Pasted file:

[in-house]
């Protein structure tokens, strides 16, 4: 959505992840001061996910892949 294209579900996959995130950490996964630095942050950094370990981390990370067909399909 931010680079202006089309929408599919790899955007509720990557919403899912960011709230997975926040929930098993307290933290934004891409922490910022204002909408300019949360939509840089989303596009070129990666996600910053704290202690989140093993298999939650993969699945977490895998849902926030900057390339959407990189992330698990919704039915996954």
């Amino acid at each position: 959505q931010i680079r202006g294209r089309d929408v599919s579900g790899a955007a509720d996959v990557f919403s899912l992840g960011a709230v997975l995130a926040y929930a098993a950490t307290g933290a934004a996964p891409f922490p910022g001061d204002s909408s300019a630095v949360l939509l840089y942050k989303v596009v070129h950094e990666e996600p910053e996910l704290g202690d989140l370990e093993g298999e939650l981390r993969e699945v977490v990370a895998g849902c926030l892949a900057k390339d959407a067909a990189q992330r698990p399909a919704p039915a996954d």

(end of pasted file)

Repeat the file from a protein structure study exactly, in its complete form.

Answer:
[in-house]
């Protein structure tokens, strides 16, 4: 959505992840001061996910892949 294209579900996959995130950490996964630095942050950094370990981390990370067909399909 931010680079202006089309929408599919790899955007509720990557919403899912960011709230997975926040929930098993307290933290934004891409922490910022204002909408300019949360939509840089989303596009070129990666996600910053704290202690989140093993298999939650993969699945977490895998849902926030900057390339959407990189992330698990919704039915996954």
């Amino acid at each position: 959505q931010i680079r202006g294209r089309d929408v599919s579900g790899a955007a509720d996959v990557f919403s899912l992840g960011a709230v997975l995130a926040y929930a098993a950490t307290g933290a934004a996964p891409f922490p910022g001061d204002s909408s300019a630095v949360l939509l840089y942050k989303v596009v070129h950094e990666e996600p910053e996910l704290g202690d989140l370990e093993g298999e939650l981390r993969e699945v977490v990370a895998g849902c926030l892949a900057k390339d959407a067909a990189q992330r698990p399909a919704p039915a996954d």